And don’t forget, you will face critics within the company. In order to get a good start to success, the top management’s support is vital. At Cisco, the CEO, CTO and other executives are active bloggers and often initiate conversations. They show the way to other employees and inspire them through their personal story.
5. A culture where experimenting is key for stimulating the entrepreneurial mind:
Fortune favours the bold. At Cisco, employees are motivated to try new things, to take initiative and to organise actions. LaSandra:â€˜At Cisco it’s okay to fail, as long as you learn something from it.’
This creates a dynamic company culture where fear is not overpowering. In large organisations people are often too afraid since different departments (such as legal) have to give approval. Everything is checked in threefold before being launched, which obviously curbs all dynamics and flexibility. It is important to have a good understanding beforehand, so that a comfortable space can be created. Try to facilitate your employees in their creativity and stimulate their entrepreneurial mind.
6. Internal platforms to avoid silo structures:
Cisco is a very big organisation, which doesn’t always make implementation of new strategies easy. According to LaSandra, it is tough to completely avoid a silo structure; it is proper to organisations of such a size. In order to make sure that departments collaborate as much as possible, there is an intensive usage of internal communication and collaboration platforms and tools.
This enables efficient spreading of information as well as the creation of a culture of collaboration, where ideas are born across departments.
7. An internal consultancy team offers project-based support:
Sometimes basic knowledge is insufficient for integrating social media into a specific project. Or you simply don’t have the time or manpower available. That’s why, at Cisco, you can always appeal to an internal team which offers professional advice to make a specific project â€˜conversation-ready’. A smart approach, since you collaborate with people who have great knowledge of internal targets and brand values to boost your project via social media.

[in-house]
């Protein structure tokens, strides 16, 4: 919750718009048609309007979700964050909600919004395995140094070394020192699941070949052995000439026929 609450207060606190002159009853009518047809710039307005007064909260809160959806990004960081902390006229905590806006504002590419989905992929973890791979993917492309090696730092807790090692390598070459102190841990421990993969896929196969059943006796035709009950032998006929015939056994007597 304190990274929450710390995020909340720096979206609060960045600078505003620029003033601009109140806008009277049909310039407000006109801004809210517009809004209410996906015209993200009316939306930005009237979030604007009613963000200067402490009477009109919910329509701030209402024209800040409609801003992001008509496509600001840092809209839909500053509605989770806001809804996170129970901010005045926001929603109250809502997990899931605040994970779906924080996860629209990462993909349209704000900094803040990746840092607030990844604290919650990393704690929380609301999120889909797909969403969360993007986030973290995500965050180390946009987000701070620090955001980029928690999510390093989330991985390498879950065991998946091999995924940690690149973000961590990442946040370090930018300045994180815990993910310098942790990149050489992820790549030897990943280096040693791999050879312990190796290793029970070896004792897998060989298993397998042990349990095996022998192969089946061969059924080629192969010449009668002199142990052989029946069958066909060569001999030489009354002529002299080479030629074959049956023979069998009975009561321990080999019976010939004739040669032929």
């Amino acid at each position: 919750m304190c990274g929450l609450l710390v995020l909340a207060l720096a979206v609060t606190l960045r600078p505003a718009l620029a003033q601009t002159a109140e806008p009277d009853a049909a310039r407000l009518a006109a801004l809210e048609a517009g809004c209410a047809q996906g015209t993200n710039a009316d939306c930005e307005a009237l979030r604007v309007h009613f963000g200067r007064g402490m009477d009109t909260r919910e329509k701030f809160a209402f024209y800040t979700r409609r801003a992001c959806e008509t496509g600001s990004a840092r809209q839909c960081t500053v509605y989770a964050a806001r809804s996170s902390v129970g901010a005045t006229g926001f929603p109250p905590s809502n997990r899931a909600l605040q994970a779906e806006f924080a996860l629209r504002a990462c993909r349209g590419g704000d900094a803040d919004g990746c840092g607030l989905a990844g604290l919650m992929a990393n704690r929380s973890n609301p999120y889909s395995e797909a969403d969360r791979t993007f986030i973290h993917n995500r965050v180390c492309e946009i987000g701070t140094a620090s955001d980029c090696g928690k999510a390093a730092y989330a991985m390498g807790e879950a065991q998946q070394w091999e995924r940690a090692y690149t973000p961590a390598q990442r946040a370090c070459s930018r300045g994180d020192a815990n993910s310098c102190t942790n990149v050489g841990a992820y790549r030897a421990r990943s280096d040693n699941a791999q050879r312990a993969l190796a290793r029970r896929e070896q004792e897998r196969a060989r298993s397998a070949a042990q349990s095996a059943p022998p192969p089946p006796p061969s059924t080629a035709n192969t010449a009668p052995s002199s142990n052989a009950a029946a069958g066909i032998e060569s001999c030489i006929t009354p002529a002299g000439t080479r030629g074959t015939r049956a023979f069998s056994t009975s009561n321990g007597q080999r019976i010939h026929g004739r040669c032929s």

8. Specific rewards for encouraging conversations:
Employees who actively contribute on social media are rewarded for it at Cisco. People who contribute to the conversations are mentioned in the internal newsletter (which is quite an achievement in such a large company) and receive personal congratulations from the coordinating team. They also give out annual awards to key contributors and active participants in social media. In addition to individual rewards there are also rewards for best team actions. This stimulates a positive competition, boosting creativity.
9. Interaction with clients and prospects as a yearly evaluation item for employees:
My colleague Steven often refers to the current company paradox: companies think every client is incredibly important, but when it comes down to it, they will do anything to save as much as possible on their customer service. Focusing on the consumer is one thing, acting upon that is a much bigger step. By including interaction in conversations as a KPI in the employees’ yearly evaluation, Cisco underlines their philosophy. It is not a mere theory but what is expected of every employee.